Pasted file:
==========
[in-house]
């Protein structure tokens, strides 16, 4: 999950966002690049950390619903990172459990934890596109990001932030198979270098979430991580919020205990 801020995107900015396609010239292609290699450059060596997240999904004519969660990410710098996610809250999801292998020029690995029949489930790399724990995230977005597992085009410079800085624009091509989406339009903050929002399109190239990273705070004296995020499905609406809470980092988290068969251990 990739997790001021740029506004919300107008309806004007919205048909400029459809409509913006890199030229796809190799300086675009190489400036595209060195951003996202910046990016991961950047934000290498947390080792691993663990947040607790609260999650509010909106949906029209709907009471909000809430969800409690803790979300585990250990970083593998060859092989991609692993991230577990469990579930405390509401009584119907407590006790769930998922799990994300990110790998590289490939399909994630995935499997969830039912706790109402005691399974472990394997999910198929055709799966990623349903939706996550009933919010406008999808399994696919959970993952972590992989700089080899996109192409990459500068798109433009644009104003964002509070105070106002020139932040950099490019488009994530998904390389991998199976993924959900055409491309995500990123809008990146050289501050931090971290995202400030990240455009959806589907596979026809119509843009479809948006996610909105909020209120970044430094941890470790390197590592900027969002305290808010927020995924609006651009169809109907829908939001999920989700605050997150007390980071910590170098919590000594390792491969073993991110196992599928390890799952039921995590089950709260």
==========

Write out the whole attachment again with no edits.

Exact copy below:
[in-house]
């Protein structure tokens, strides 16, 4: 999950966002690049950390619903990172459990934890596109990001932030198979270098979430991580919020205990 801020995107900015396609010239292609290699450059060596997240999904004519969660990410710098996610809250999801292998020029690995029949489930790399724990995230977005597992085009410079800085624009091509989406339009903050929002399109190239990273705070004296995020499905609406809470980092988290068969251990 990739997790001021740029506004919300107008309806004007919205048909400029459809409509913006890199030229796809190799300086675009190489400036595209060195951003996202910046990016991961950047934000290498947390080792691993663990947040607790609260999650509010909106949906029209709907009471909000809430969800409690803790979300585990250990970083593998060859092989991609692993991230577990469990579930405390509401009584119907407590006790769930998922799990994300990110790998590289490939399909994630995935499997969830039912706790109402005691399974472990394997999910198929055709799966990623349903939706996550009933919010406008999808399994696919959970993952972590992989700089080899996109192409990459500068798109433009644009104003964002509070105070106002020139932040950099490019488009994530998904390389991998199976993924959900055409491309995500990123809008990146050289501050931090971290995202400030990240455009959806589907596979026809119509843009479809948006996610909105909020209120970044430094941890470790390197590592900027969002305290808010927020995924609006651009169809109907829908939001999920989700605050997150007390980071910590170098919590000594390792491969073993991110196992599928390890799952039921995590089950709260």